In the case of State v. Reinert, 197 Neb. 379, 248 N.W.2d 782 (1977), the prosecuting attorney, after eliciting from the witness an admission that he had been previously convicted of a felony, then questioned the witness about his present incarceration. Objection to the question was sustained. On appeal we said: "The question regarding his present incarceration for the admitted felony, although improper, was not prejudicial as it added no additional detrimental information." Id. at 380, 248 N.W.2d at 784. The same principle holds true in this case. If it was error for the trial court to admit the order of probation after the witness Charter's admission that he had been convicted of a felony, the order of probation itself did not add any detrimental information bearing on the credibility of the witness that was not already present by his answer on cross-examination. Thus, we find that the admission of the order of probation, if error it was, constituted no more than harmless error and is not grounds for reversal. A number of other witnesses testified to the same or a similar version of the events as the witness Charter, and, thus, any damage to Charter's credibility resulting from the admission of the probation order was not prejudicial to a substantial right of the appellant. The assignment of error is without merit.

Appellant next argues that it was error for the trial court to refuse to give the following instruction: "The use of force by an officer in making an arrest is not justifiable unless such officer makes known to the person to be arrested the purpose of the arrest. The use of deadly force by an officer in making an arrest is not justifiable unless the arrest is for a felony." We note first that appellant is under a threefold burden in making this complaint. As was said in Phillips v. State, 154 Neb. 790, 800, 49 N.W.2d 698, 705 (1951): " ` "When complaint is made of the refusal of the district court to give an instruction asked, the burden is upon the party complaining to show, not only that he was probably prejudiced by the refusal of the court to give the instruction, but he must also show that the entire instruction was correct as a proposition of law and applicable to the facts in evidence in the case. " ' " Appellant fails in meeting this burden with regard to the requested instruction because the instruction is not correct as a proposition of law.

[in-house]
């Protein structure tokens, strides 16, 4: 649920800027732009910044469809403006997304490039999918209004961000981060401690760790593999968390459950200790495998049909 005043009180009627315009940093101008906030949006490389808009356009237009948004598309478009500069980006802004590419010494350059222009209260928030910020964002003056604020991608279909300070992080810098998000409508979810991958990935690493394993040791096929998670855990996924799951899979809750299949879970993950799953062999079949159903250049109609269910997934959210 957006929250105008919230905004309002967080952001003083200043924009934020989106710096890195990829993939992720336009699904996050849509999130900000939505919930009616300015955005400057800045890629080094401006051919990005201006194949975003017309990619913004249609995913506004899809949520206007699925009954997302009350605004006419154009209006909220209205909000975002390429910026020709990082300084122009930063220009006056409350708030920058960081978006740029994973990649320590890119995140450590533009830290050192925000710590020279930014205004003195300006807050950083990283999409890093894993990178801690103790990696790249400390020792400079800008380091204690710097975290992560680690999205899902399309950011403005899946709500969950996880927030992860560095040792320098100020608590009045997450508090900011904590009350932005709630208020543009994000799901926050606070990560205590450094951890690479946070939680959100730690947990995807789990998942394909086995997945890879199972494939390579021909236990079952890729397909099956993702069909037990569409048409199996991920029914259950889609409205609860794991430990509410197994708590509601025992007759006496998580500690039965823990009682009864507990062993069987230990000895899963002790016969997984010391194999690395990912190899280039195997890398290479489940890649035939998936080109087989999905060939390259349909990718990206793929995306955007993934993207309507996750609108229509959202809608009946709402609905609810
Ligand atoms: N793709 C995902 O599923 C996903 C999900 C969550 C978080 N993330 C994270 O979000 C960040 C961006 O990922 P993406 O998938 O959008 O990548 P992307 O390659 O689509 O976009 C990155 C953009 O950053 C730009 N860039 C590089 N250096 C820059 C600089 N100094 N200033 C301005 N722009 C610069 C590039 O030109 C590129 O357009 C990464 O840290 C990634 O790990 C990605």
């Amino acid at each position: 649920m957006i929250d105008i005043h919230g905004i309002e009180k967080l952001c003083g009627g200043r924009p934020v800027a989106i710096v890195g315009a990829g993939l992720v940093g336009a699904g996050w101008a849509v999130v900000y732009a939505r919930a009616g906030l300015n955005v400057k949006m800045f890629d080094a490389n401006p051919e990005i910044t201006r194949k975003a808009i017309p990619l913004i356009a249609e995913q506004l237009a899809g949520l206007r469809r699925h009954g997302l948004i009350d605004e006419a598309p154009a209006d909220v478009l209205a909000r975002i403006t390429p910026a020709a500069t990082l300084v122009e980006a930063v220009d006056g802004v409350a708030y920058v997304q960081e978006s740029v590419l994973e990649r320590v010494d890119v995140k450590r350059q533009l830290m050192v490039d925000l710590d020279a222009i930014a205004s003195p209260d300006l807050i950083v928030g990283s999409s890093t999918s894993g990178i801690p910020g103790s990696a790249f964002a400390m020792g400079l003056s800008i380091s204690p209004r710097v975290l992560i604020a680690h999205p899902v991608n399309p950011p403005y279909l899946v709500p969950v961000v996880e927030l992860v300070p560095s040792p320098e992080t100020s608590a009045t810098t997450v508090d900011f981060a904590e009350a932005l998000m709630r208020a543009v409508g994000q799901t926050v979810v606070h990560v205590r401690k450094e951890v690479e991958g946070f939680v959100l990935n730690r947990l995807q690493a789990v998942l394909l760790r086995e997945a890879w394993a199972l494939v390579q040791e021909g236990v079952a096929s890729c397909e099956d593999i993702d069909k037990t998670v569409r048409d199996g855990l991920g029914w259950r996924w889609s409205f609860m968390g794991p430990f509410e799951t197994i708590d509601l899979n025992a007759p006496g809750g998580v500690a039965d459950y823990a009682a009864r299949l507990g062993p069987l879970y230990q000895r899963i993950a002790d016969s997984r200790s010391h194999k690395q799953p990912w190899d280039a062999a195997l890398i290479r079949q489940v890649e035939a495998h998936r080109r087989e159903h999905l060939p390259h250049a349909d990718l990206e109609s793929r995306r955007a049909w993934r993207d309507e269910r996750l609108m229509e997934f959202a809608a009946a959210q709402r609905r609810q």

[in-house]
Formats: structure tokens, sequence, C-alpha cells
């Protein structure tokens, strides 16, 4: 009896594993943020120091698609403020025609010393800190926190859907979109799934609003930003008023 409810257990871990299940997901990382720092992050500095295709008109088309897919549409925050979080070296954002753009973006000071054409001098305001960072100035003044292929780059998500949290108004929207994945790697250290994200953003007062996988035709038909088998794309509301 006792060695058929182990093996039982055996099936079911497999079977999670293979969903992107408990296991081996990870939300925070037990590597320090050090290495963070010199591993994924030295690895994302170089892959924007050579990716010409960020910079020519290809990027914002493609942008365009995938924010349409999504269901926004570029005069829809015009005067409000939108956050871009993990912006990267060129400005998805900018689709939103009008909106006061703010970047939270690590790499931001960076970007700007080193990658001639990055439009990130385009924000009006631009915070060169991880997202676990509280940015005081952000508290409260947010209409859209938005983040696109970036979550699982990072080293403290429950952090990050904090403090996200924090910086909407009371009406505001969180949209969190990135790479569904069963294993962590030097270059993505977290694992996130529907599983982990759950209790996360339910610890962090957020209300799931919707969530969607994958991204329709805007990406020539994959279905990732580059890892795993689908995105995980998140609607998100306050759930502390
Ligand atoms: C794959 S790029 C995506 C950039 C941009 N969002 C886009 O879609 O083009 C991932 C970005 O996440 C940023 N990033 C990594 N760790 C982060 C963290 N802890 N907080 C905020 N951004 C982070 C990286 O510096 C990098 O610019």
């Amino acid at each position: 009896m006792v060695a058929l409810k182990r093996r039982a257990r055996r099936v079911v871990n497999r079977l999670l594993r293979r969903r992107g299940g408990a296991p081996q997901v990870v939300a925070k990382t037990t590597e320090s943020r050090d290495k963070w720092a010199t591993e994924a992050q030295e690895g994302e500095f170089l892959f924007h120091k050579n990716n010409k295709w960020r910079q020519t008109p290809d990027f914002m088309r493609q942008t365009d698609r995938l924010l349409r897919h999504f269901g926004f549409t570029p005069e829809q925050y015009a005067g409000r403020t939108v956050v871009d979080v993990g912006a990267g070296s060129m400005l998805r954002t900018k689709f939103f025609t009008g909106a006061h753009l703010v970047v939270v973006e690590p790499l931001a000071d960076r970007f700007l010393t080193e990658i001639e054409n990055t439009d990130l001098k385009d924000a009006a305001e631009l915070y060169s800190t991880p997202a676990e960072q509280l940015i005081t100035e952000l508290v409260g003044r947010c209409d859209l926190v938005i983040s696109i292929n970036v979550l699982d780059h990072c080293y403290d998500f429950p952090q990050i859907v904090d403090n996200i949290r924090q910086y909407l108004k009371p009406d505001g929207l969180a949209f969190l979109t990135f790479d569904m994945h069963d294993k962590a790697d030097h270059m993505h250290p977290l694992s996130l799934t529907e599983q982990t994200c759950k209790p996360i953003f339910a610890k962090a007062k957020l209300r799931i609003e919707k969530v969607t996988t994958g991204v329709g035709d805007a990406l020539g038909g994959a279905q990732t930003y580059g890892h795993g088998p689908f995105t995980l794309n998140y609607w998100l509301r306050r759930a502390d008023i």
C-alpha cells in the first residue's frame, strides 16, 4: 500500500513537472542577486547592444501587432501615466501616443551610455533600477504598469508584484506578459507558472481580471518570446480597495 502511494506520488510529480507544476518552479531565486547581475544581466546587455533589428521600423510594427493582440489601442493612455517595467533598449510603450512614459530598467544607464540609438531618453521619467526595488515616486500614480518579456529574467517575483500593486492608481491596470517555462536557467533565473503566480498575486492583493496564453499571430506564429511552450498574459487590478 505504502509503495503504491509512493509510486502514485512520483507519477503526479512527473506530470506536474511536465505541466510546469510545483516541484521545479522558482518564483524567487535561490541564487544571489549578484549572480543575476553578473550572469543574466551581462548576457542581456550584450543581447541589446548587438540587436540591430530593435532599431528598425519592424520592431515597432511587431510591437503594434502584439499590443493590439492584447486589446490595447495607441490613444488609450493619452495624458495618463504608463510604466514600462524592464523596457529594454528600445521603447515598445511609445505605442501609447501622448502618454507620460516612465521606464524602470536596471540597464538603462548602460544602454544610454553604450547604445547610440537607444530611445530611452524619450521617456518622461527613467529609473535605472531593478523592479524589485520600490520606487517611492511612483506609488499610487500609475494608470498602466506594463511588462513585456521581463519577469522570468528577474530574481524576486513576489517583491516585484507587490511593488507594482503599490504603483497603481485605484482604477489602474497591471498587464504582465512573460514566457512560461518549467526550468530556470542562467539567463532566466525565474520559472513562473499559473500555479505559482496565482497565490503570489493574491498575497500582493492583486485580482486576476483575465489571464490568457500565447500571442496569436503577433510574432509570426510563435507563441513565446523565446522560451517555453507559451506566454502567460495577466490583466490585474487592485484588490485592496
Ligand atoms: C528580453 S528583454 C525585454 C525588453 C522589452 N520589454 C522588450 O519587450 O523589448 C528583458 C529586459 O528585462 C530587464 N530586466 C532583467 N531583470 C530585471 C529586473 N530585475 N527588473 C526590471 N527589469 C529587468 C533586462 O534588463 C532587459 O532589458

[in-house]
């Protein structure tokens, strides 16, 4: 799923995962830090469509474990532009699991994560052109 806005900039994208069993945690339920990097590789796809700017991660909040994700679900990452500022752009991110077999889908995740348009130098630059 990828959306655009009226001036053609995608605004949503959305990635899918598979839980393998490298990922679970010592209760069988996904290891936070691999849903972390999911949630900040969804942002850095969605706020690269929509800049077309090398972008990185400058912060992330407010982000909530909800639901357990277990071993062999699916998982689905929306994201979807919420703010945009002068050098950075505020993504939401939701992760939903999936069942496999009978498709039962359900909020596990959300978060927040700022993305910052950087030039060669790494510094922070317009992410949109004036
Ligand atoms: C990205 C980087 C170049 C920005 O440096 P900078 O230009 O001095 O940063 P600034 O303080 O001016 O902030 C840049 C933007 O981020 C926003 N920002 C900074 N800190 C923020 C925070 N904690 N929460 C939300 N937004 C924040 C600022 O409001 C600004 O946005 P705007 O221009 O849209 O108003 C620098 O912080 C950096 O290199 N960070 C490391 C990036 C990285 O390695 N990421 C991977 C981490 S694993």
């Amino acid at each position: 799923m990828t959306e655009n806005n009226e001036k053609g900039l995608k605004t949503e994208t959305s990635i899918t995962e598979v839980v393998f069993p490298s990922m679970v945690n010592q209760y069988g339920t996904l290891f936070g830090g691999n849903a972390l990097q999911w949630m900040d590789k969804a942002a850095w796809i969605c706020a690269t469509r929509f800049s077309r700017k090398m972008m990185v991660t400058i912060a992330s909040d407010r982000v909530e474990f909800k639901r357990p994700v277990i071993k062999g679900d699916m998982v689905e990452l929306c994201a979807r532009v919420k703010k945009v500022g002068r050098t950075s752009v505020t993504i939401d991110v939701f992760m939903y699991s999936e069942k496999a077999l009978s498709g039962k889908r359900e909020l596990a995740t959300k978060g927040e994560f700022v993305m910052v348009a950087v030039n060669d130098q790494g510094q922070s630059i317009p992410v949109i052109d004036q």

*537 According to Breese v. Newman, 179 Neb. 878, 880-81, 140 N.W.2d 805, 808 (1966), "[i]n making an arrest, an officer may use whatever force is reasonably necessary. Reasonable force is generally considered to be that which an ordinarily prudent and intelligent person, with the knowledge and in the situation of the arresting officer, would have deemed necessary under the circumstances." Further, "[t]he officer is not required to determine at his peril the precise amount of force necessary in each instance and to use that much and no more, and he may be guided by the reasonable appearances and the nature of the case in determining the amount of force to be used." 6A C.J.S. Arrest § 49 at 114 (1975). The reasonableness of the force used in effecting an arrest is a question for the jury. Breese v. Newman, supra. The trial court's refusal to give the instruction requested by appellant was correct and this assignment is without merit.

Appellant also argues that it was error for the court to include, as a condition of his probation, paragraph 15 of the order of probation which states: "That he shall be subject to the search of his personal and real property at any time, day or night, by any law enforcement or probation officer without the issuance of a search warrant." The statute under which the trial court was authorized to place the defendant on probation, Neb.Rev.Stat. § 29-2262 (Reissue 1979), states: "(1) When a court sentences an offender to probation, it shall attach such reasonable conditions as it deems necessary or likely to insure that the offender will lead a law-abiding life." This statute also states: "(2) The court, as a condition of its sentence, may require the offender: ... (p) To satisfy any other conditions reasonably related to the rehabilitation of the offender."

This court recently, in the case of State v. Morgan, 206 Neb. 818, 295 N.W.2d 285 (1980), considered a condition in the appellant's probation which required him to submit to a search of his person or property at any time, by any law enforcement officer, with or without probable cause, for controlled substances. The appellant in Morgan had been convicted of possession of controlled substances. In Morgan at 826-27, 295 N.W.2d at 289, this court stated that "conditions in probation orders requiring the probationer to submit to warrantless searches, to the extent that they contribute to the rehabilitation process and are done in a reasonable manner, are valid and constitutional." This court in the Morgan case relied to some extent on the case of State v. Montgomery, 115 Ariz. 583, 566 P.2d 1329 (1977), which stated that a condition similar to the one at issue here "is a restriction upon the defendant's privacy, but this does not make the condition unconstitutional. While defendant is on probation his expectations of privacy are less than those of other citizens not so categorized. It is not an unreasonable or an unconstitutional limitation upon his right to be free from unreasonable searches and seizures." Montgomery at 584, 566 P.2d at 1330.